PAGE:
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By Jeremy Glaser | 02-16-2010 05:50 PM

The Three Questions Dividend-Seekers Must Ask

Morningstar dividend strategist Josh Peters outlines how his three-question framework plays out for one of his favorite dividend-payers.

Securities mentioned in this video
SYY Sysco Corp

Jeremy Glaser: I'm Jeremy Glaser for With interest rates so low, a lot of investors are looking for yields in a bunch of different places. One good idea could be Sysco. Here to dive into it a little bit deeper is editor of Morningstar DividendInvestor, Josh Peters.

Josh, thanks for joining me today.

Josh Peters: Happy to be here.

Glaser: A lot of times you've talked about the three questions that you have to ask for any dividend-paying stock. Can we talk a little bit about Sysco and how you would answer your three questions for this one?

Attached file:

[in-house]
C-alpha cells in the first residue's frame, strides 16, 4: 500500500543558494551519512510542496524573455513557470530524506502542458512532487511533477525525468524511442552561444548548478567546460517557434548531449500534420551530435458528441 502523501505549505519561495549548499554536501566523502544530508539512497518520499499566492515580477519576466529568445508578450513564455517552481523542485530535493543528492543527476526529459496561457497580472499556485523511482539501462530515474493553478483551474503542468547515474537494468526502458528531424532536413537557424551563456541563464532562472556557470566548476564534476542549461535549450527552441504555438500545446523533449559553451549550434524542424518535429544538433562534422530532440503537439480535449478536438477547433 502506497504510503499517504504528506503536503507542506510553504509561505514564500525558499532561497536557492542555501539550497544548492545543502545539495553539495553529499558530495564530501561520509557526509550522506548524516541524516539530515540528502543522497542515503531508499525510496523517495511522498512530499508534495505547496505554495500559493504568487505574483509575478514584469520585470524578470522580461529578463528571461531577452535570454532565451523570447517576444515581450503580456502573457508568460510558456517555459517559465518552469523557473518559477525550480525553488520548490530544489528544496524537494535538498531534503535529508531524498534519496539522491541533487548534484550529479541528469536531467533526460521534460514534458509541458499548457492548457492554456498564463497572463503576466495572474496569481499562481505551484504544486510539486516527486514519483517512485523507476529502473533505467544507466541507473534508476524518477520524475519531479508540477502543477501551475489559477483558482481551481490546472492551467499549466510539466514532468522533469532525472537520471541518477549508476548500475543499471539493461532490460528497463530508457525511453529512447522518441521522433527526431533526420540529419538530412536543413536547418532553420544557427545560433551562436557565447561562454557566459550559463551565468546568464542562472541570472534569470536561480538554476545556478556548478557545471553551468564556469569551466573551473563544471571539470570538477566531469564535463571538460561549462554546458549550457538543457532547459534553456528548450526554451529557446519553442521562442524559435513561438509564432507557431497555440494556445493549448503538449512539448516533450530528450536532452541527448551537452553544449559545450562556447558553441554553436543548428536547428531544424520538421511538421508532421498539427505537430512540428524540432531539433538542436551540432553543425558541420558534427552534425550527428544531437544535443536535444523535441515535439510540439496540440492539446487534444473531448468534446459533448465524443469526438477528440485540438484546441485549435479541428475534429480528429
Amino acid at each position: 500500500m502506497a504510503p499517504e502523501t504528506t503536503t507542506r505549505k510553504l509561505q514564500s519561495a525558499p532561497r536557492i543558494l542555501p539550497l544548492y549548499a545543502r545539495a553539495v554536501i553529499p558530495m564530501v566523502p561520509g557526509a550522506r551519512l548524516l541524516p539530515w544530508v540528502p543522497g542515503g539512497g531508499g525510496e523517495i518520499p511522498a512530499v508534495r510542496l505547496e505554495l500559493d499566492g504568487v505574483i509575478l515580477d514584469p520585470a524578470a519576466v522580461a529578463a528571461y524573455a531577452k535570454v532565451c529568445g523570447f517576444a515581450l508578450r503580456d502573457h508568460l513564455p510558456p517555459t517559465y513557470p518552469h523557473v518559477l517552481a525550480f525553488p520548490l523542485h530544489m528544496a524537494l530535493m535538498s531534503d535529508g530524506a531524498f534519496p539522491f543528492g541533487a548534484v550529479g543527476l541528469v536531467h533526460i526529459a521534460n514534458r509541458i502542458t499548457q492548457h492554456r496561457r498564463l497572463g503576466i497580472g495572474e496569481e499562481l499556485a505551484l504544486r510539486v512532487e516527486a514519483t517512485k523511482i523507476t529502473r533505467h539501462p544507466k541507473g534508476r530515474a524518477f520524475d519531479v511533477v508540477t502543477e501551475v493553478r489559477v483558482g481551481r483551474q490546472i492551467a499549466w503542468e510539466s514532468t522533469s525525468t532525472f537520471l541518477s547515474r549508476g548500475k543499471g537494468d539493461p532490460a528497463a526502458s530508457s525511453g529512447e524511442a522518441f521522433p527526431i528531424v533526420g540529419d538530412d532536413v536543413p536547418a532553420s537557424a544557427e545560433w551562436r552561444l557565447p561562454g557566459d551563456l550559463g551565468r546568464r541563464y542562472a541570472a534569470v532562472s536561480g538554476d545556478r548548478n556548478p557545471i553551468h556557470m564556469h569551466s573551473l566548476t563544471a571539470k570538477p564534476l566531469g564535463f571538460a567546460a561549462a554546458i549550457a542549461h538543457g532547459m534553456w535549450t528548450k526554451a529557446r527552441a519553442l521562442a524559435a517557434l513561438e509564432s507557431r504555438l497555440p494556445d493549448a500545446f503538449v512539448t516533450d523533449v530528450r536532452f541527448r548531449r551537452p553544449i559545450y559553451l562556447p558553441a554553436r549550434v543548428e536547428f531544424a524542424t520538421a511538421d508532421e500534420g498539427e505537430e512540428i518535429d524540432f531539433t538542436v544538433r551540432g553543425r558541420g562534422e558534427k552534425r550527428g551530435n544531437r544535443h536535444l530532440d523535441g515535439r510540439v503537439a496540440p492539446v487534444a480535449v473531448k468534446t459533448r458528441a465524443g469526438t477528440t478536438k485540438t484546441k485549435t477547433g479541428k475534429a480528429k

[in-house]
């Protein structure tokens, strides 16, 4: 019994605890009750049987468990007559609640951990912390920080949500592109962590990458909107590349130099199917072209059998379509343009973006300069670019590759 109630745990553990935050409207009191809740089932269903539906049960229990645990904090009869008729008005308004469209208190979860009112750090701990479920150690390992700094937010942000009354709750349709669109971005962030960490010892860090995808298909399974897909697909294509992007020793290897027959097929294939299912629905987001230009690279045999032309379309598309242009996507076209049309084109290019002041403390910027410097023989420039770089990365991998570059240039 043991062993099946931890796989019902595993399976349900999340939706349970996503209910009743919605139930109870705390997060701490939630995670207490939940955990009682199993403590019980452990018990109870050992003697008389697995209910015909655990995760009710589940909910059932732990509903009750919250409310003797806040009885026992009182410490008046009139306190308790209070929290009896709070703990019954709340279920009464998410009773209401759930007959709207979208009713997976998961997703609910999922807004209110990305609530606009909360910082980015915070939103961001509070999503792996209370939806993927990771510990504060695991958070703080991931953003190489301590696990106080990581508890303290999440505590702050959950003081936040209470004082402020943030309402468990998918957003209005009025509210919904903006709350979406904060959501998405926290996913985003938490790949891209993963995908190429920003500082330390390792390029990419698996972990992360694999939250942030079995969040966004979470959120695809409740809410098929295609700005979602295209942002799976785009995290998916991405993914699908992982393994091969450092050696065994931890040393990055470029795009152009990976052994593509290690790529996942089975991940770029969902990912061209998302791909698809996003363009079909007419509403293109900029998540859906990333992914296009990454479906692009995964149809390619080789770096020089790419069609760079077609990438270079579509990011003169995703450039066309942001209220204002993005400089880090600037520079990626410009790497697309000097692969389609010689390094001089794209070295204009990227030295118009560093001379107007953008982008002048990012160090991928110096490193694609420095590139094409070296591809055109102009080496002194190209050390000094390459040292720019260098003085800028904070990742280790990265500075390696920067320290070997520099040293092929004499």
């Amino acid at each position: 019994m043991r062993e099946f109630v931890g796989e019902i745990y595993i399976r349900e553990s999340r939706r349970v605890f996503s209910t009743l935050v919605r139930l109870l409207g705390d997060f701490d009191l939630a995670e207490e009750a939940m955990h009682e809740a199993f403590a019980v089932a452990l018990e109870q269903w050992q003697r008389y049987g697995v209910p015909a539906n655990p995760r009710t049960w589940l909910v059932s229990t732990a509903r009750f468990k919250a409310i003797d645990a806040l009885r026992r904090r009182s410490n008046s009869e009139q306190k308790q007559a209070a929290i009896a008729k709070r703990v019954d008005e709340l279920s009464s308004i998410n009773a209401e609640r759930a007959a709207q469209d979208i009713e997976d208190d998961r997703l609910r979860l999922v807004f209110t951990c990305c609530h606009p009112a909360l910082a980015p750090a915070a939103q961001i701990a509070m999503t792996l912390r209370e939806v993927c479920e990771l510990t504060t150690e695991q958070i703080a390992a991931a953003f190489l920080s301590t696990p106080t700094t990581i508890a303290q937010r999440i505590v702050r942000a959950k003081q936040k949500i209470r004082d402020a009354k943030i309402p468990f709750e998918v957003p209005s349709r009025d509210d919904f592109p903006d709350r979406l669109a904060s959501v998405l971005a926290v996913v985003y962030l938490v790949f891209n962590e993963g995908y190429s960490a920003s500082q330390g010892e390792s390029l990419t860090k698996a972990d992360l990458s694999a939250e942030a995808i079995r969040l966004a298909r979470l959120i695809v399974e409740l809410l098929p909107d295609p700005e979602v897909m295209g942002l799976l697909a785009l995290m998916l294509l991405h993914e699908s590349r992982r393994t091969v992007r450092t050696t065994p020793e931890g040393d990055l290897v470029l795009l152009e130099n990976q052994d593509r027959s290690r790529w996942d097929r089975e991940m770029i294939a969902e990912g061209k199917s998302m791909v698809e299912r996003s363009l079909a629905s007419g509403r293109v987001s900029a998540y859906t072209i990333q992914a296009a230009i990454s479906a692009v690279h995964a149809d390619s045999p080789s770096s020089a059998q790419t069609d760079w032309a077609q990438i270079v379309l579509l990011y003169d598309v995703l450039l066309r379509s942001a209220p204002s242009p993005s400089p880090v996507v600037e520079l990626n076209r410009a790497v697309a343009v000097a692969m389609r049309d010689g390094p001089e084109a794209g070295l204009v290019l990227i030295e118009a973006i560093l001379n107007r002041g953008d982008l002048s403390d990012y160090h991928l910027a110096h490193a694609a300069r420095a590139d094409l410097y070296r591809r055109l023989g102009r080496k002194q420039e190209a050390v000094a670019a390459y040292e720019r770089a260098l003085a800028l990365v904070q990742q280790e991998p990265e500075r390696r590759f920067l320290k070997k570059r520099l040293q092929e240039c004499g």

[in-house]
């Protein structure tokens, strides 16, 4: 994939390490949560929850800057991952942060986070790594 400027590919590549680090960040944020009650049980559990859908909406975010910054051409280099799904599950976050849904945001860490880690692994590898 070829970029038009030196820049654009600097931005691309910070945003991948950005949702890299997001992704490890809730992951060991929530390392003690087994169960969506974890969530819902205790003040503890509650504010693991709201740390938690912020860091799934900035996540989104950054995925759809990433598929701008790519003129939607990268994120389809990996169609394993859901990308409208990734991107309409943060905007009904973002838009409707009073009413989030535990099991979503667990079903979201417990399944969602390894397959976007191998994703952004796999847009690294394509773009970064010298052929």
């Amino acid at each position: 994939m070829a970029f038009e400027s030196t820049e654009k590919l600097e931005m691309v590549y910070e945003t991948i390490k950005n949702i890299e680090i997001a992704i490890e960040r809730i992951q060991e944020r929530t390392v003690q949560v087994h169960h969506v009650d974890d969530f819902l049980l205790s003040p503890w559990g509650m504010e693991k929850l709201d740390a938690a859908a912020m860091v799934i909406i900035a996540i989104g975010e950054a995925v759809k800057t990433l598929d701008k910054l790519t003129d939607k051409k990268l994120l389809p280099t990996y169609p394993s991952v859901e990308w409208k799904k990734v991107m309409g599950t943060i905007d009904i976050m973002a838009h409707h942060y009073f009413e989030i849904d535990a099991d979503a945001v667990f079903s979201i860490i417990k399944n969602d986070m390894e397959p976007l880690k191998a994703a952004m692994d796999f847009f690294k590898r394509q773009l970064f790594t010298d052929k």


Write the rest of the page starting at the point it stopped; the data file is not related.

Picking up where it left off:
Peters: Yeah. My process really tries to take the whole mass of information that an investor has to consider about a particular company, and narrow it down to just three questions that are relatively easy to at least think about. Not always easy to answer, but easy to think about.

First of all, assuming that the dividend yield is a meaningful component of your total return--let's say 2% or more--then a lot of the situation is going to come right down to the dividend.

The first question I want to know is, is this dividend safe? Or is something that's going to go away in the next recession, or the next time the company has a kind of short-term problem?

The second question is will this dividend grow? If I want to own a dividend, I also want it to grow at least as fast as inflation. I don't want to lose the purchasing power of my income. And I want that rising dividend to really help drive the stock price up, too, so I'm earning a good total return, not just the dividend.

And then if I consider both the income yield component that comes out of the "is it safe" question, and the income growth component, now I get some sense of what the total return of this stock is going to be going forward, so the question becomes is this enough? Does the total return picture make sense?

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